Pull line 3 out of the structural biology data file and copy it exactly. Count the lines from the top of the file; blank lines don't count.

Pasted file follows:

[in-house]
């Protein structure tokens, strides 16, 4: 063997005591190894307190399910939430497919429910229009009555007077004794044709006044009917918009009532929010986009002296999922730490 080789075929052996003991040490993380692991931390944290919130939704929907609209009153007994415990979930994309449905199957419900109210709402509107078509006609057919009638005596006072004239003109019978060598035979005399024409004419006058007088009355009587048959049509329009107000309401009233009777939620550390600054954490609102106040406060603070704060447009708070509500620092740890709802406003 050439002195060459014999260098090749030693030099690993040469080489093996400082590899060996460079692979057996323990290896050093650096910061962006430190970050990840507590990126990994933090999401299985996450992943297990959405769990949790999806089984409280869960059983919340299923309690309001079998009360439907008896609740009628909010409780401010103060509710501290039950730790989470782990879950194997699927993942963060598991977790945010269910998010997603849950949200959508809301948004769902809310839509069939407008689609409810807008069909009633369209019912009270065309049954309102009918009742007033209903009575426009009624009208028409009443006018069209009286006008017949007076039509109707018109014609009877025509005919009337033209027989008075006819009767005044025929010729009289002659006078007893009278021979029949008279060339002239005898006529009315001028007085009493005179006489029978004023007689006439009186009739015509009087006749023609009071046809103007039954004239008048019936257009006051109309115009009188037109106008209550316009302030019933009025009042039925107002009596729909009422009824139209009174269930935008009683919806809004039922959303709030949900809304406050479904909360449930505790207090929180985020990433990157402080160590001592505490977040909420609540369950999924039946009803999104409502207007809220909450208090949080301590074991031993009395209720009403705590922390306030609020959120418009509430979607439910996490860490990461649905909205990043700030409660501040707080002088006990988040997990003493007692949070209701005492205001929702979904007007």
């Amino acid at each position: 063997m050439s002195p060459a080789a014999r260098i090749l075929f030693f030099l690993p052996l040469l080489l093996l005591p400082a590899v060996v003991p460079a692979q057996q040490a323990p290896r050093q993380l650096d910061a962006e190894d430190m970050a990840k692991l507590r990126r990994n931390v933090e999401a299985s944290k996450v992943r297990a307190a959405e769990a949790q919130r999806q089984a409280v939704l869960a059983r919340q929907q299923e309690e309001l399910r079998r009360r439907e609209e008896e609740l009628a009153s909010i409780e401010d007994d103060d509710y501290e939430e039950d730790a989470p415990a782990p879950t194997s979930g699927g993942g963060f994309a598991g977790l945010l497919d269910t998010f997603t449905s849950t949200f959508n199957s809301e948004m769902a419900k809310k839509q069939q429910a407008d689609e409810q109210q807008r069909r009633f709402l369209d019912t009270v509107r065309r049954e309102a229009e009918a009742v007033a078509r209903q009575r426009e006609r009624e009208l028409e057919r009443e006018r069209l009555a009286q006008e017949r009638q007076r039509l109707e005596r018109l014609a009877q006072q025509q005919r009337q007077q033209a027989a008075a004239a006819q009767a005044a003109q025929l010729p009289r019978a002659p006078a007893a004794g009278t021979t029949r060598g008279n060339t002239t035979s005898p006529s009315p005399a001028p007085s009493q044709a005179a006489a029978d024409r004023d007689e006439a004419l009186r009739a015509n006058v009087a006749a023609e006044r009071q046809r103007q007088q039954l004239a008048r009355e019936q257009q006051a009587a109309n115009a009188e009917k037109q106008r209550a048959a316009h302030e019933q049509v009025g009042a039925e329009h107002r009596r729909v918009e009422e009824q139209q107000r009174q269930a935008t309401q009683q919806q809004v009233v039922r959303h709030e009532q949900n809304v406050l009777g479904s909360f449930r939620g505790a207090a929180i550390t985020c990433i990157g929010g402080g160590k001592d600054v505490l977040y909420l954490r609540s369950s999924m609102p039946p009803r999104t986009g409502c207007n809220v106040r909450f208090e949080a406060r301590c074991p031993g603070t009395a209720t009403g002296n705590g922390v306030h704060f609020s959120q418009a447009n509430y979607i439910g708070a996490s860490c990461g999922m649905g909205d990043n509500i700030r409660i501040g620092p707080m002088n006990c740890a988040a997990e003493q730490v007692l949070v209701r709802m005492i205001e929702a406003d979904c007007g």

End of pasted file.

């Amino acid at each position: 063997m050439s002195p060459a080789a014999r260098i090749l075929f030693f030099l690993p052996l040469l080489l093996l005591p400082a590899v060996v003991p460079a692979q057996q040490a323990p290896r050093q993380l650096d910061a962006e190894d430190m970050a990840k692991l507590r990126r990994n931390v933090e999401a299985s944290k996450v992943r297990a307190a959405e769990a949790q919130r999806q089984a409280v939704l869960a059983r919340q929907q299923e309690e309001l399910r079998r009360r439907e609209e008896e609740l009628a009153s909010i409780e401010d007994d103060d509710y501290e939430e039950d730790a989470p415990a782990p879950t194997s979930g699927g993942g963060f994309a598991g977790l945010l497919d269910t998010f997603t449905s849950t949200f959508n199957s809301e948004m769902a419900k809310k839509q069939q429910a407008d689609e409810q109210q807008r069909r009633f709402l369209d019912t009270v509107r065309r049954e309102a229009e009918a009742v007033a078509r209903q009575r426009e006609r009624e009208l028409e057919r009443e006018r069209l009555a009286q006008e017949r009638q007076r039509l109707e005596r018109l014609a009877q006072q025509q005919r009337q007077q033209a027989a008075a004239a006819q009767a005044a003109q025929l010729p009289r019978a002659p006078a007893a004794g009278t021979t029949r060598g008279n060339t002239t035979s005898p006529s009315p005399a001028p007085s009493q044709a005179a006489a029978d024409r004023d007689e006439a004419l009186r009739a015509n006058v009087a006749a023609e006044r009071q046809r103007q007088q039954l004239a008048r009355e019936q257009q006051a009587a109309n115009a009188e009917k037109q106008r209550a048959a316009h302030e019933q049509v009025g009042a039925e329009h107002r009596r729909v918009e009422e009824q139209q107000r009174q269930a935008t309401q009683q919806q809004v009233v039922r959303h709030e009532q949900n809304v406050l009777g479904s909360f449930r939620g505790a207090a929180i550390t985020c990433i990157g929010g402080g160590k001592d600054v505490l977040y909420l954490r609540s369950s999924m609102p039946p009803r999104t986009g409502c207007n809220v106040r909450f208090e949080a406060r301590c074991p031993g603070t009395a209720t009403g002296n705590g922390v306030h704060f609020s959120q418009a447009n509430y979607i439910g708070a996490s860490c990461g999922m649905g909205d990043n509500i700030r409660i501040g620092p707080m002088n006990c740890a988040a997990e003493q730490v007692l949070v209701r709802m005492i205001e929702a406003d979904c007007g």